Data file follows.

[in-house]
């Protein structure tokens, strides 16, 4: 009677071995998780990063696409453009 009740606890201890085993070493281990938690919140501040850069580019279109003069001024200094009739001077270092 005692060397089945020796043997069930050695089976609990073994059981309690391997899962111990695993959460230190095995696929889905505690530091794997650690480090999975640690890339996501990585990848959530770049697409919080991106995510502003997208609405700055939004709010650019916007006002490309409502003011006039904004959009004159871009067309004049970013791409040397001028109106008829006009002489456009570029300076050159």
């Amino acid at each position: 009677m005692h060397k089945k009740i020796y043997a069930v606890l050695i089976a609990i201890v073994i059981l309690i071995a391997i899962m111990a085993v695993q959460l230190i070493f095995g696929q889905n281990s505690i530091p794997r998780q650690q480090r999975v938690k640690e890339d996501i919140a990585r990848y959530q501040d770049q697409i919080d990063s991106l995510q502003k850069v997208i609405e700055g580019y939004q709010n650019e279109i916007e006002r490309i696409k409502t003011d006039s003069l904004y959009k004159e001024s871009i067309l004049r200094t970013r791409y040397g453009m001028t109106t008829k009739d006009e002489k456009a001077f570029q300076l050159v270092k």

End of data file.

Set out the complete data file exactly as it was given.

[in-house]
């Protein structure tokens, strides 16, 4: 009677071995998780990063696409453009 009740606890201890085993070493281990938690919140501040850069580019279109003069001024200094009739001077270092 005692060397089945020796043997069930050695089976609990073994059981309690391997899962111990695993959460230190095995696929889905505690530091794997650690480090999975640690890339996501990585990848959530770049697409919080991106995510502003997208609405700055939004709010650019916007006002490309409502003011006039904004959009004159871009067309004049970013791409040397001028109106008829006009002489456009570029300076050159």
């Amino acid at each position: 009677m005692h060397k089945k009740i020796y043997a069930v606890l050695i089976a609990i201890v073994i059981l309690i071995a391997i899962m111990a085993v695993q959460l230190i070493f095995g696929q889905n281990s505690i530091p794997r998780q650690q480090r999975v938690k640690e890339d996501i919140a990585r990848y959530q501040d770049q697409i919080d990063s991106l995510q502003k850069v997208i609405e700055g580019y939004q709010n650019e279109i916007e006002r490309i696409k409502t003011d006039s003069l904004y959009k004159e001024s871009i067309l004049r200094t970013r791409y040397g453009m001028t109106t008829k009739d006009e002489k456009a001077f570029q300076l050159v270092k």